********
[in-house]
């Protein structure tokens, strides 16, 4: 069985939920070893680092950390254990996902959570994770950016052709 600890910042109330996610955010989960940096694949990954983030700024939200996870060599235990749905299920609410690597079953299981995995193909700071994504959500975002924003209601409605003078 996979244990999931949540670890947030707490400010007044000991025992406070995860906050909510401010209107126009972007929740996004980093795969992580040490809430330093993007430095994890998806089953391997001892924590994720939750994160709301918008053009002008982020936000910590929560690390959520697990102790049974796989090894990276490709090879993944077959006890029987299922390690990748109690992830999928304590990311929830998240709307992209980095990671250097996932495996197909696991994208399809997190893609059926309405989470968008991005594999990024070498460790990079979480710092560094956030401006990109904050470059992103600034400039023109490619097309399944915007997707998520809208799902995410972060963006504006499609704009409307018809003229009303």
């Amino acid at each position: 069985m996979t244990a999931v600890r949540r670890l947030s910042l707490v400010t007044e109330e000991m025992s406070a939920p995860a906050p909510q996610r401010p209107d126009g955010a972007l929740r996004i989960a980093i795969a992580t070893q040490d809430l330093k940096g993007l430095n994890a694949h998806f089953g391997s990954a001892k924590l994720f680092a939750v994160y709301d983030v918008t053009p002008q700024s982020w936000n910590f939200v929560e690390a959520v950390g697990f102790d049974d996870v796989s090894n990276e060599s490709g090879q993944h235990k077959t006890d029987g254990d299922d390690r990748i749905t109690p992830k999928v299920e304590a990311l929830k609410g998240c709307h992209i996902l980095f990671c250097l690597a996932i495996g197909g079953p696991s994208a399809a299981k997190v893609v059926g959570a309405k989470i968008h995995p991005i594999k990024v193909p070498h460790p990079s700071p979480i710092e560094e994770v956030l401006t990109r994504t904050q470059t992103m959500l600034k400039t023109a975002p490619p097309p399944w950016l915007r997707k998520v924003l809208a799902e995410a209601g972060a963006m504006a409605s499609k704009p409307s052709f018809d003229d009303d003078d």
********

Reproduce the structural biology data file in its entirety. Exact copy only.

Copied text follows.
[in-house]
């Protein structure tokens, strides 16, 4: 069985939920070893680092950390254990996902959570994770950016052709 600890910042109330996610955010989960940096694949990954983030700024939200996870060599235990749905299920609410690597079953299981995995193909700071994504959500975002924003209601409605003078 996979244990999931949540670890947030707490400010007044000991025992406070995860906050909510401010209107126009972007929740996004980093795969992580040490809430330093993007430095994890998806089953391997001892924590994720939750994160709301918008053009002008982020936000910590929560690390959520697990102790049974796989090894990276490709090879993944077959006890029987299922390690990748109690992830999928304590990311929830998240709307992209980095990671250097996932495996197909696991994208399809997190893609059926309405989470968008991005594999990024070498460790990079979480710092560094956030401006990109904050470059992103600034400039023109490619097309399944915007997707998520809208799902995410972060963006504006499609704009409307018809003229009303």
């Amino acid at each position: 069985m996979t244990a999931v600890r949540r670890l947030s910042l707490v400010t007044e109330e000991m025992s406070a939920p995860a906050p909510q996610r401010p209107d126009g955010a972007l929740r996004i989960a980093i795969a992580t070893q040490d809430l330093k940096g993007l430095n994890a694949h998806f089953g391997s990954a001892k924590l994720f680092a939750v994160y709301d983030v918008t053009p002008q700024s982020w936000n910590f939200v929560e690390a959520v950390g697990f102790d049974d996870v796989s090894n990276e060599s490709g090879q993944h235990k077959t006890d029987g254990d299922d390690r990748i749905t109690p992830k999928v299920e304590a990311l929830k609410g998240c709307h992209i996902l980095f990671c250097l690597a996932i495996g197909g079953p696991s994208a399809a299981k997190v893609v059926g959570a309405k989470i968008h995995p991005i594999k990024v193909p070498h460790p990079s700071p979480i710092e560094e994770v956030l401006t990109r994504t904050q470059t992103m959500l600034k400039t023109a975002p490619p097309p399944w950016l915007r997707k998520v924003l809208a799902e995410a209601g972060a963006m504006a409605s499609k704009p409307s052709f018809d003229d009303d003078d």